Albariño's crisp clean flavors are extremely versatile. Seafood, clams, oysters are what the local Galician people eat with this queenly grape. It also pairs like magic with Sushi, Indian, or Thai. Other pairings that are successful include hard-to-pair, popular take-out meals like cold sesame noodles, chicken tikka masala, pad thai, and tacos.
Made from 100% Albariño grapes tended in granite soil. The vineyards are located next to the Miño river in Galicia (North West of Spain) within the Condado de Tea subzone of Rias Baixas. Out of the 5 Subzones of Rias Baixas, Condado de Tea is the most southern subzone and furthest from the Atlantic Ocean. The North East of Spain is known for making the best white wines in the Iberian Peninsula. Out of the 200+ indigenous grapes found in this area, Albariño is the queen. She sustains the farmers of the region. Columna is a very unique expression of this queenly grape due to its southern and interior location – resulting in a style that is bright, floral mineral and at the same time rich. The vineyards that produce this outstanding expression of Albariño are tended in the local popular Emparrado trellis system, which was invented by the Romans during the 2nd century to maximize air circulation allowing for a better drier ripening season. The winemaker Rodri Mendez is no less than Raul Perez disciple and right hand man. In fact Columna is vinified in the same winery were Sketch (the under the water wine) is produced. The goal in producing Columna is to showcase the purity of the Albariño grape in a 100% unoaked style from a unique micro-clime that produces richer fuller often more balanced Albariño wines.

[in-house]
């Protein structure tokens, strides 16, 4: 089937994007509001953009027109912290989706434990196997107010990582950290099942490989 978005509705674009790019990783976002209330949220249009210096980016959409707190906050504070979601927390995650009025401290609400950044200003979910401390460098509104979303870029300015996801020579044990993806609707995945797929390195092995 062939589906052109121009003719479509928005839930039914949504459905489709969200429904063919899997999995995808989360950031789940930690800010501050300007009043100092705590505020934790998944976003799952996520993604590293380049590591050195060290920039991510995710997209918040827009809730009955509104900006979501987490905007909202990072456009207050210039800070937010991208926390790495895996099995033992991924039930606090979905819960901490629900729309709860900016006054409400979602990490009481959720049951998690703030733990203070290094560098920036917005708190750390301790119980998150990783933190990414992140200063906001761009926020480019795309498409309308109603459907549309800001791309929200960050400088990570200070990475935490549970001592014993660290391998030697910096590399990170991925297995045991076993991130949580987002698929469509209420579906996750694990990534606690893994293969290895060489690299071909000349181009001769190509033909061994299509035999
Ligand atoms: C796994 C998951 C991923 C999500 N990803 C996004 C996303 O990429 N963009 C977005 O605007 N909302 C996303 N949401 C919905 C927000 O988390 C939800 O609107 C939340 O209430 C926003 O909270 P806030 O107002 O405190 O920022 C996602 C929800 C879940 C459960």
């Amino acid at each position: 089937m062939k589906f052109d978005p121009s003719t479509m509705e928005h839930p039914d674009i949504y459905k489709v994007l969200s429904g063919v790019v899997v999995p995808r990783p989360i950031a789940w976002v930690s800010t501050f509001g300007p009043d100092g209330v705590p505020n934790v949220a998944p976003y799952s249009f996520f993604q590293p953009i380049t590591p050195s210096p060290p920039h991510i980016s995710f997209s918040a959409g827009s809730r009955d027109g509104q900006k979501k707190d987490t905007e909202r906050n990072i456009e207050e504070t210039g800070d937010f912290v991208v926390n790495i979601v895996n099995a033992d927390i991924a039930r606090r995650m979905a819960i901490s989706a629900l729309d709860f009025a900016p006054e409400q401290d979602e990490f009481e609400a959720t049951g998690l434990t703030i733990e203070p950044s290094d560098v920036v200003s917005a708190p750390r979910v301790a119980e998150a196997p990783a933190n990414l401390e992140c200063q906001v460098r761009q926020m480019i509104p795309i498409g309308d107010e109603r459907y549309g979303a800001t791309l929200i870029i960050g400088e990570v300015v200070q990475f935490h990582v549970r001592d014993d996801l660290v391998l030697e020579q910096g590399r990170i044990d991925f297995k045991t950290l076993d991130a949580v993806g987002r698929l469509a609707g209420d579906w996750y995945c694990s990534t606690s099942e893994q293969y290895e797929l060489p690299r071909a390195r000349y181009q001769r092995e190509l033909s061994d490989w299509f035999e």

White grapes are used in two famous types of Spanish wine, Sherry and Cava, but we will limit this discussion to still whites. Let’s begin with perhaps the best known and most highly regarded internationally, Albariño . Produced in the region of Rías Baixas, just above Portugal in northwestern Spain, Albariño typically sees no or little oak and is medium to medium-plus in body. Aroma and flavor notes often include citrus and peach, often with subtle floral notes and a suggestion of sea spray, giving the wine a zesty feel. Often bottled as a single varietal, Albariño is sometimes blended with other indigenous grapes like Loureira and Treixadura. Try one of these Spanish whites from Forjas del Salnes.
Let’s look at a few other Spanish white wines. Godello also hails from northwestern Spain and presents a profile of grapefruit, minerality and a slight smoky quality. Enjoy a bottle from Bodegas Avancia. The region of Rueda, northwest of Madrid, is home to Verdejo , which makes refreshing, un-oaked white wines whose herbal vibrancy recalls Sauvignon Blanc . Protos makes a tasty version. Up north in the Basque region, we find the wine called Txakoli (sometimes called Txakolina). Pronounced “sha-ko-LEE,” it’s made from a local grape called Hondurrabi Zuri and is light, fresh, citrusy, dry … and with razor sharp acidity that makes it a fantastic partner with local seafood and tapas. Ameztoi Gertariako is a good Spanish white wine producer to check out.
The Penedѐs region, best known for the oceans of delicious Cava it sends to the world, also produces still Spanish whites, sometimes from international varieties like Chardonnay , and often from the same grapes used for Cava. These include Parellada, Xarel-lo and Macabeo. Avaline produces a fine example of Penedes white. Finally, we visit the Rioja region. While it is historically and internationally famous for its reds, Rioja also produces fine Spanish white wines. These are usually based on Viura (the local name for Macabeo) and make good everyday sippers, although some aged versions can be stunningly complex. A good place to start is the white Rioja from Bodegas Muga.
As you can see, Spanish white wines offer a vast opportunity for exploration!